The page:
Ground Zero: The Tohono O'odham Nation

On a particularly dark stretch on the two lane road that traverses the reservation, a group of men appear in the opposite lane in the headlights of our vehicle and are waving at us to stop. They are a group of people without papers from Chiapas—hungry, thirsty, and visibly injured—migrating north through the Tohono O'odham Nation. This Native American reservation is increasingly becoming ground zero for the Border Patrol on the Arizona-Mexico border.
Todd Miller 11/1/2012


It is 5:30 am and we are traveling down highway 86 in southern Arizona on the Tohono O’odham Nation. It is so dark and quiet that even the U.S. Border Patrol checkpoint outside of Three Points, approximately 20 miles to the west of Tucson, seems to be sleeping, despite the glaring stadium lights. Going west, we don’t have to stop, we just slow down. These checkpoints are on every road going out of the Tohono O’odham reservation, ground zero for the border enforcement apparatus on the Arizona-Mexico international boundary.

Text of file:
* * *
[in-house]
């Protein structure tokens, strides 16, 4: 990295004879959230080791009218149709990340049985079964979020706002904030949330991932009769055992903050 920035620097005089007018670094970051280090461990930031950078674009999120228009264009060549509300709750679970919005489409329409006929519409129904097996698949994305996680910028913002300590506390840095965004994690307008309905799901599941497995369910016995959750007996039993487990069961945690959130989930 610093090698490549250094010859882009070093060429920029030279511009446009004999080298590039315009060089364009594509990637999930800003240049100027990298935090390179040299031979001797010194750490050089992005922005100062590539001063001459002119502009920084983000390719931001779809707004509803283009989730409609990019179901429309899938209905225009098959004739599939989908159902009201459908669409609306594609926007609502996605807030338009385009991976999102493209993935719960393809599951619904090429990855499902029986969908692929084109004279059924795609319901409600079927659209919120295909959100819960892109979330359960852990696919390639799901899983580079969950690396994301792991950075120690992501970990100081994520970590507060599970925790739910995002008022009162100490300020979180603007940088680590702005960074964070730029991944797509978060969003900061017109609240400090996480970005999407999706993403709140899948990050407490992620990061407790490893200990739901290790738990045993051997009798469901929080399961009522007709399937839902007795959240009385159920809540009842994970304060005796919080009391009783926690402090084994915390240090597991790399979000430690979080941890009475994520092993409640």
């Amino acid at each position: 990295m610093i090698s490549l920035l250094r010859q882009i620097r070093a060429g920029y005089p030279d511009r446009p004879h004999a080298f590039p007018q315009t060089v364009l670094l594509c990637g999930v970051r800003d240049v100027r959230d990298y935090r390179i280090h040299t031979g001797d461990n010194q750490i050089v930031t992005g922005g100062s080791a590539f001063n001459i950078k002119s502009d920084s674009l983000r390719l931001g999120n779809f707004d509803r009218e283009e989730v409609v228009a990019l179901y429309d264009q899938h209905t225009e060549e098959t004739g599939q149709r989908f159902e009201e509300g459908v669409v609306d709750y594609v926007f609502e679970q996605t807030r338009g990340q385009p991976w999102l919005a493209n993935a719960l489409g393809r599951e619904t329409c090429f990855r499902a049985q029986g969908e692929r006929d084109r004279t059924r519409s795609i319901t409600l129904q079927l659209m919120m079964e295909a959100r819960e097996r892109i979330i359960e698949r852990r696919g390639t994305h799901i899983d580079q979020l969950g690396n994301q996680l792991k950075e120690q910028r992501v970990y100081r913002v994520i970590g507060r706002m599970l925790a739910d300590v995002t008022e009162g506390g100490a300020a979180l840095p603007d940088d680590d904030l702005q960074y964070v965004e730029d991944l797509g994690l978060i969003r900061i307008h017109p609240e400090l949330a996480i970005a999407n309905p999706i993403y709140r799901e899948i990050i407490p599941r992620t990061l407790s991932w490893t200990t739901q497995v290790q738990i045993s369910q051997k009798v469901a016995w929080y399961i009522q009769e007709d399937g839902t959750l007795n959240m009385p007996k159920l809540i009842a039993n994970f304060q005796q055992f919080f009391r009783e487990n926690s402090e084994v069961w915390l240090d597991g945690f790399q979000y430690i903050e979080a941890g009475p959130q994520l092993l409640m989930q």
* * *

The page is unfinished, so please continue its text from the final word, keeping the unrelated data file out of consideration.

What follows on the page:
Fifteen minutes later, on a particularly dark stretch on the two lane road that traverses the reservation, a group of men appear in the opposite lane in the headlights of our vehicle. Two of the men are waving at us to stop. Brother David Buer, a Franciscan friar, hits the brakes. Seven men approach us out the darkness and come to the back of the Samaritan's patrol vehicle. One of the men is visibly limping as he crosses the road.

This is happening right as Hurricane Sandy begins to pound the east coast. While clearly the men migrating is a very different situation, there are also important similarities. Even though they are thousands of miles away from this powerful storm, it is as if their homes too got flooded and destroyed by a destructive force, and now they are on the run. They are visibly hungry, visibly thirsty, and some are injured. They are desperately thinking about their families.